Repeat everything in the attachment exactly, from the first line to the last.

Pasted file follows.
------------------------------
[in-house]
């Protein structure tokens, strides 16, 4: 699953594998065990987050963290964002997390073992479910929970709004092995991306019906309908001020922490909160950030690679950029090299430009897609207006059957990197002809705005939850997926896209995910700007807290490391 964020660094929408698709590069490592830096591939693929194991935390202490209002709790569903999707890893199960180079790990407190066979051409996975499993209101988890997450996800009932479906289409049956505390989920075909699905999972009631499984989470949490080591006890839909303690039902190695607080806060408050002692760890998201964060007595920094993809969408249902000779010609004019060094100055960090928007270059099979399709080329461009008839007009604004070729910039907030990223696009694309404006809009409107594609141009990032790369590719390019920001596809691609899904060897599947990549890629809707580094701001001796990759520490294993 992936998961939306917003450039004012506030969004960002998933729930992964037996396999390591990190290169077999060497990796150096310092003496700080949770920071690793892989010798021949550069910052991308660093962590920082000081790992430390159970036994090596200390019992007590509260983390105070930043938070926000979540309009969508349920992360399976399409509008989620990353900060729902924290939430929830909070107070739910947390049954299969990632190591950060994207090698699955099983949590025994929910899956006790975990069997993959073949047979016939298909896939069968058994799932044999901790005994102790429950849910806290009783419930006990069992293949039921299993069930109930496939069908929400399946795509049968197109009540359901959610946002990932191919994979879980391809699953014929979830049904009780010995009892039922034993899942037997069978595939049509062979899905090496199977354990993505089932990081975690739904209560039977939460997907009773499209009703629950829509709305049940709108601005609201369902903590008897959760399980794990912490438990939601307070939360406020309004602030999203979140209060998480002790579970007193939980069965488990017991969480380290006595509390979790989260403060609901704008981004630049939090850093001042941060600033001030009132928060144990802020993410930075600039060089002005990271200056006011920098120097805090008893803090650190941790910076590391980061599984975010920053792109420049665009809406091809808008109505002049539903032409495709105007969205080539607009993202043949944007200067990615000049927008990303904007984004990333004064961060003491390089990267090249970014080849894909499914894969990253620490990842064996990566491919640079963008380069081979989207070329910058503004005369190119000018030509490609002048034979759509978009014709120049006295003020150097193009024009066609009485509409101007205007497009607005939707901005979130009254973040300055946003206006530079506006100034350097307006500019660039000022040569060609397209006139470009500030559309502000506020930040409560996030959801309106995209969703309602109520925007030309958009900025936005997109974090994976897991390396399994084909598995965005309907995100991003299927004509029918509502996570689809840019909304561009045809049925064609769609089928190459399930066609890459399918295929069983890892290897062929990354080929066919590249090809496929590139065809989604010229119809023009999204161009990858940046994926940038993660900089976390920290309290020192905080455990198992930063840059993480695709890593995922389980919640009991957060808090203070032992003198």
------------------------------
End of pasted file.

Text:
[in-house]
């Protein structure tokens, strides 16, 4: 699953594998065990987050963290964002997390073992479910929970709004092995991306019906309908001020922490909160950030690679950029090299430009897609207006059957990197002809705005939850997926896209995910700007807290490391 964020660094929408698709590069490592830096591939693929194991935390202490209002709790569903999707890893199960180079790990407190066979051409996975499993209101988890997450996800009932479906289409049956505390989920075909699905999972009631499984989470949490080591006890839909303690039902190695607080806060408050002692760890998201964060007595920094993809969408249902000779010609004019060094100055960090928007270059099979399709080329461009008839007009604004070729910039907030990223696009694309404006809009409107594609141009990032790369590719390019920001596809691609899904060897599947990549890629809707580094701001001796990759520490294993 992936998961939306917003450039004012506030969004960002998933729930992964037996396999390591990190290169077999060497990796150096310092003496700080949770920071690793892989010798021949550069910052991308660093962590920082000081790992430390159970036994090596200390019992007590509260983390105070930043938070926000979540309009969508349920992360399976399409509008989620990353900060729902924290939430929830909070107070739910947390049954299969990632190591950060994207090698699955099983949590025994929910899956006790975990069997993959073949047979016939298909896939069968058994799932044999901790005994102790429950849910806290009783419930006990069992293949039921299993069930109930496939069908929400399946795509049968197109009540359901959610946002990932191919994979879980391809699953014929979830049904009780010995009892039922034993899942037997069978595939049509062979899905090496199977354990993505089932990081975690739904209560039977939460997907009773499209009703629950829509709305049940709108601005609201369902903590008897959760399980794990912490438990939601307070939360406020309004602030999203979140209060998480002790579970007193939980069965488990017991969480380290006595509390979790989260403060609901704008981004630049939090850093001042941060600033001030009132928060144990802020993410930075600039060089002005990271200056006011920098120097805090008893803090650190941790910076590391980061599984975010920053792109420049665009809406091809808008109505002049539903032409495709105007969205080539607009993202043949944007200067990615000049927008990303904007984004990333004064961060003491390089990267090249970014080849894909499914894969990253620490990842064996990566491919640079963008380069081979989207070329910058503004005369190119000018030509490609002048034979759509978009014709120049006295003020150097193009024009066609009485509409101007205007497009607005939707901005979130009254973040300055946003206006530079506006100034350097307006500019660039000022040569060609397209006139470009500030559309502000506020930040409560996030959801309106995209969703309602109520925007030309958009900025936005997109974090994976897991390396399994084909598995965005309907995100991003299927004509029918509502996570689809840019909304561009045809049925064609769609089928190459399930066609890459399918295929069983890892290897062929990354080929066919590249090809496929590139065809989604010229119809023009999204161009990858940046994926940038993660900089976390920290309290020192905080455990198992930063840059993480695709890593995922389980919640009991957060808090203070032992003198």